For military and overseas voters, absentee voting can seem like an insurmountable barrier. Pew’s January 2009 report No Time to Vote found that fully half the states do not allow overseas military voters enough time to receive and return a ballot. The military and overseas voting provisions in the NDAA seek to harness technological advancements to expedite delivery of ballots to these voters, including using email to get a blank ballot into voters’ hands. But improvements in ballot processing are of no help if the voter is unable to register to vote in the first place or if outdated records direct their ballot or other materials to the wrong address. The Department of Defense has the technology to locate a servicemember at any given time, and we should find ways to utilize this information to ensure that election officials have the correct and up-to-date mailing addresses for military voters. This ability to keep up with highly mobile voters is vital; military and overseas voters are almost twice as likely as domestic voters to experience registration problems. Almost as important, the lessons we learn can help us confront and overcome the challenges facing all voters If we can utilize technology to solve some of the major problems military and overseas voters encounter, we will be well-positioned to solve many of the same problems all voters face.
Another key aspect of the voting process is answering voters’ questions about whether they are registered, where they vote and what’s on the ballot. This is no small matter; in 2008, approximately 120 million people went online to answer their questions about the general election. Too often, however, that information is either outdated, hard to find or provided by a third party. That’s why Pew and Google – in cooperation with state and local election officials - launched the Voting Information Project (VIP), a partnership to use official voting information to answer voters’ questions. VIP enables election offices to produce a public feed of data on polling places, voting requirements and ballot content that can then be harnessed by election officials, campaigns, the media – or anyone else who wishes to help voters navigate the voting process on Election Day.
In the 2008 election cycle, ten states and Los Angeles County -- the nation’s largest -- provided VIP feeds that were integrated with Google Maps and a number of other applications to help voters find their polling places. Approximately 10 percent of people who voted on Election Day in 2008 used Google’s VIP-powered tool to find their polling place. In November 2009, thanks to the efforts of the Virginia State Board of Elections, Old Dominion voters will not only be able to find their polling place online but will also instantly have access to a full list of candidates on their ballot in the 2009 statewide general election.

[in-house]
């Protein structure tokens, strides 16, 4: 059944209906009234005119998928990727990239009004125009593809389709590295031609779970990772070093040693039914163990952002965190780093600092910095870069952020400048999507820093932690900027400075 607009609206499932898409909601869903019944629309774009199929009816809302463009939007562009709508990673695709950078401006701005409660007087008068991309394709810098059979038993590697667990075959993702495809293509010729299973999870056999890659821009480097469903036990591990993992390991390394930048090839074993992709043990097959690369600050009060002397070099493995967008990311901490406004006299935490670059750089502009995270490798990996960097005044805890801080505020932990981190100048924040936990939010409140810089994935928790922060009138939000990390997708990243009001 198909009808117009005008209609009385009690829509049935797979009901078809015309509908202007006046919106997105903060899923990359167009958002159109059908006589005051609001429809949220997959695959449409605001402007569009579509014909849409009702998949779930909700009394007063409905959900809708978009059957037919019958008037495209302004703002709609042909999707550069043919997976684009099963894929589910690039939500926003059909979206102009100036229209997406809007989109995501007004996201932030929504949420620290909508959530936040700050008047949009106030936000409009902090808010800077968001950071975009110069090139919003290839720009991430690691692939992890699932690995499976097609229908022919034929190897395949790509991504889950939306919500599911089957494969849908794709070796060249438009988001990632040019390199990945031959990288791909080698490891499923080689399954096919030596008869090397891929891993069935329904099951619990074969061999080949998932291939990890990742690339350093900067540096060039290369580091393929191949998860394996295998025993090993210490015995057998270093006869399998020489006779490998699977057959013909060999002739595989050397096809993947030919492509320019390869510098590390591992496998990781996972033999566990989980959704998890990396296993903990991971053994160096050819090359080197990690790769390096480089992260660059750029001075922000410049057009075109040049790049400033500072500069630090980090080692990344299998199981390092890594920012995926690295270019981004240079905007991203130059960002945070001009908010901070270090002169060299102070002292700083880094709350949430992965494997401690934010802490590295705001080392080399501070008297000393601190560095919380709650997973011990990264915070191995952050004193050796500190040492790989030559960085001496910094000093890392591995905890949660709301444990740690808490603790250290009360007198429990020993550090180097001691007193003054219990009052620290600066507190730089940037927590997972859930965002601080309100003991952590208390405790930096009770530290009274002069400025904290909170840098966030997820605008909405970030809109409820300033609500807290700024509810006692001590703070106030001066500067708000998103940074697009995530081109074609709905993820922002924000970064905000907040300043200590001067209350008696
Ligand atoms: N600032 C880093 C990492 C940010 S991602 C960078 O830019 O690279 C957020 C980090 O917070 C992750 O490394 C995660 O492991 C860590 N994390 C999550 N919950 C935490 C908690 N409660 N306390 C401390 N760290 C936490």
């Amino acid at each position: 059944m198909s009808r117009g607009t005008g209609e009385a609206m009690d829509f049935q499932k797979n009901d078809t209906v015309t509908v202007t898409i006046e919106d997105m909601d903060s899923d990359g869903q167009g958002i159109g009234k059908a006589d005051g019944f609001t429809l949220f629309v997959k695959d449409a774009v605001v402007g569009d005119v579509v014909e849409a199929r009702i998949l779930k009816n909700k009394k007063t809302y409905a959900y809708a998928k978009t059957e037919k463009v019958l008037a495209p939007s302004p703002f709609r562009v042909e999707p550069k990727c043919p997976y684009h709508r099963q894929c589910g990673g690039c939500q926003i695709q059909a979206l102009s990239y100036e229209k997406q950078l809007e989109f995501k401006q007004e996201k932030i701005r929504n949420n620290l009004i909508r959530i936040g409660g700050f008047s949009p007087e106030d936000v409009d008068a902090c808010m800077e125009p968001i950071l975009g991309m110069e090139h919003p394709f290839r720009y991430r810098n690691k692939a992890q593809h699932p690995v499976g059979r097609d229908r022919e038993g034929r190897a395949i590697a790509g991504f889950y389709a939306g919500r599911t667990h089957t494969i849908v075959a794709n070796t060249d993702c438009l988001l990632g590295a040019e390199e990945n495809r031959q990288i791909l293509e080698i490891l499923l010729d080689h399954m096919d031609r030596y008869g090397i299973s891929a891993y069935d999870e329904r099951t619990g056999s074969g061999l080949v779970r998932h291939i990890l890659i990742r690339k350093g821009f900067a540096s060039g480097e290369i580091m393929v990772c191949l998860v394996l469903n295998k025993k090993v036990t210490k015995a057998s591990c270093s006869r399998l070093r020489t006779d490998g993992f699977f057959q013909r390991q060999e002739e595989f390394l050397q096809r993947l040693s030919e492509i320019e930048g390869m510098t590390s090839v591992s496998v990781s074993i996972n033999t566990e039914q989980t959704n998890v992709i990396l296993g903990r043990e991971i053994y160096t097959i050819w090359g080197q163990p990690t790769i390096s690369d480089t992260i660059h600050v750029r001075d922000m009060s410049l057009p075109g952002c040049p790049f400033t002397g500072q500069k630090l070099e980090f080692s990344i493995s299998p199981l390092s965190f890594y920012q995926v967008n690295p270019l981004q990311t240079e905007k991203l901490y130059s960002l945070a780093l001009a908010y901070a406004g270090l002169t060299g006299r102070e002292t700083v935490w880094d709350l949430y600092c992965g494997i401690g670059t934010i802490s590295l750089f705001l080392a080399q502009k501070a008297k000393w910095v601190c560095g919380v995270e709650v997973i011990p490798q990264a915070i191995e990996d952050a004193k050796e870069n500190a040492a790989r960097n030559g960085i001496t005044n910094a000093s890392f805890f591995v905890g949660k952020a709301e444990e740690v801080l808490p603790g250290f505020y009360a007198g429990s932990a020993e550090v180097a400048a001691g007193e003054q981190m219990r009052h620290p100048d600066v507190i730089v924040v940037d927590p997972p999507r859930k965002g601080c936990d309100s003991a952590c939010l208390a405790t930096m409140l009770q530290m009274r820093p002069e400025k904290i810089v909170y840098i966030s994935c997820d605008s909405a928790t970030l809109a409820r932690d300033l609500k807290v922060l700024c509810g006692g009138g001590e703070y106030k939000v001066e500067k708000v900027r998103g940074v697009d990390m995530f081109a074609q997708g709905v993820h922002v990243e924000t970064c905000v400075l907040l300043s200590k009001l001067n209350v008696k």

Creating the standard feed is only the first step. Harnessing the creativity we’ve seen exhibited in the private sector will lead to innovations that provide voters a level and quality of service that seems out of reach today.
Because VIP follows an open format, it can harness the programming talents of today’s cutting-edge technologists to meet the needs of voters everywhere. For example:
- North Carolina’s State Board of Elections is currently testing a system that will allow voters to use the email and text capabilities of their mobile phones to get information about their voter registration, to track the status of their absentee ballot or to verify whether or not their provisional ballot was counted;
- In 2008, Google and CREDO, a mobile technology company, each made a version of the VIP poll locator available for mobile phones, with other developers planning to expand those offerings to include candidate information in 2009 and beyond;
- Using VIP to link election information to more familiar online tools can also open up a host of creative solutions for a wide variety of voters. For example, voters could identify public transportation options near polling places, disabled voters could get complete information on accessibility options at their precinct and voters could access sites that give them an idea of how long they can expect to wait to vote on Election Day; and
- Other developers are also finding new ways to put election information at voters’ fingertips – or, using mobile technology, literally in voters’ hands.
At Pew, we are planning to use VIP as a backbone for a better voting process for military and overseas voters. Specifically, we are working to develop technology to generate customized ballot listings for voters abroad that they can use to help them complete their absentee ballots – or to generate a replacement Federal Write-In Absentee Ballot should their official ballot not arrive.
These exciting advances in technology mean that improvements to our nation’s elections are limited only by our imaginations – and Pew is committed to providing the tools and know-how to make those limits disappear.
In conclusion, I thank you once again for the opportunity to appear. On behalf of all of us at Pew, I applaud you for considering – and stand ready to assist you in accomplishing – the goal of harnessing the latest technology to bring our nation’s election system into the 21st Century.